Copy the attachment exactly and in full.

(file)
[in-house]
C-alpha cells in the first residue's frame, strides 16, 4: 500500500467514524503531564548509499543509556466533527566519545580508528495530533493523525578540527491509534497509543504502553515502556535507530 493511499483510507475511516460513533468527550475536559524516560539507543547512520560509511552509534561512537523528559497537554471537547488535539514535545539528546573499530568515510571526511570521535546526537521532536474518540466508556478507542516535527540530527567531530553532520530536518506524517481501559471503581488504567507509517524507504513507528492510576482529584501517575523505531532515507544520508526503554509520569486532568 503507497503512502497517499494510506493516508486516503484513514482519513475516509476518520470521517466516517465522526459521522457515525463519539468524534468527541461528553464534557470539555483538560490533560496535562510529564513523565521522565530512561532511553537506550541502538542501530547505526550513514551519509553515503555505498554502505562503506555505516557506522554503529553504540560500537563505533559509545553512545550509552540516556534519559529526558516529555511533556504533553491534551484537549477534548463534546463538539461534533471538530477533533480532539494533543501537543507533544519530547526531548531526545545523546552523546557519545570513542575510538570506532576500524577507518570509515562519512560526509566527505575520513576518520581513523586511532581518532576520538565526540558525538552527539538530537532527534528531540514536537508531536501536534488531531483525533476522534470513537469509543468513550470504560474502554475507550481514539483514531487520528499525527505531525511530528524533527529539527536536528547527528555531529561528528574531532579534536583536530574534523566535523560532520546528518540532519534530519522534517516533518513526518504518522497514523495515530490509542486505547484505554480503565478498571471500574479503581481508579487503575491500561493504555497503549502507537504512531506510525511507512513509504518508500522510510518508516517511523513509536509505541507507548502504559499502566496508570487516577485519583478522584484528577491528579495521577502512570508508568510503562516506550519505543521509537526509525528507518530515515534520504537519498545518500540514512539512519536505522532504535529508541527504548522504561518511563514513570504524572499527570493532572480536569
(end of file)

[in-house]
C-alpha cells in the first residue's frame, strides 16, 4: 500500500467514524503531564548509499543509556466533527566519545580508528495530533493523525578540527491509534497509543504502553515502556535507530 493511499483510507475511516460513533468527550475536559524516560539507543547512520560509511552509534561512537523528559497537554471537547488535539514535545539528546573499530568515510571526511570521535546526537521532536474518540466508556478507542516535527540530527567531530553532520530536518506524517481501559471503581488504567507509517524507504513507528492510576482529584501517575523505531532515507544520508526503554509520569486532568 503507497503512502497517499494510506493516508486516503484513514482519513475516509476518520470521517466516517465522526459521522457515525463519539468524534468527541461528553464534557470539555483538560490533560496535562510529564513523565521522565530512561532511553537506550541502538542501530547505526550513514551519509553515503555505498554502505562503506555505516557506522554503529553504540560500537563505533559509545553512545550509552540516556534519559529526558516529555511533556504533553491534551484537549477534548463534546463538539461534533471538530477533533480532539494533543501537543507533544519530547526531548531526545545523546552523546557519545570513542575510538570506532576500524577507518570509515562519512560526509566527505575520513576518520581513523586511532581518532576520538565526540558525538552527539538530537532527534528531540514536537508531536501536534488531531483525533476522534470513537469509543468513550470504560474502554475507550481514539483514531487520528499525527505531525511530528524533527529539527536536528547527528555531529561528528574531532579534536583536530574534523566535523560532520546528518540532519534530519522534517516533518513526518504518522497514523495515530490509542486505547484505554480503565478498571471500574479503581481508579487503575491500561493504555497503549502507537504512531506510525511507512513509504518508500522510510518508516517511523513509536509505541507507548502504559499502566496508570487516577485519583478522584484528577491528579495521577502512570508508568510503562516506550519505543521509537526509525528507518530515515534520504537519498545518500540514512539512519536505522532504535529508541527504548522504561518511563514513570504524572499527570493532572480536569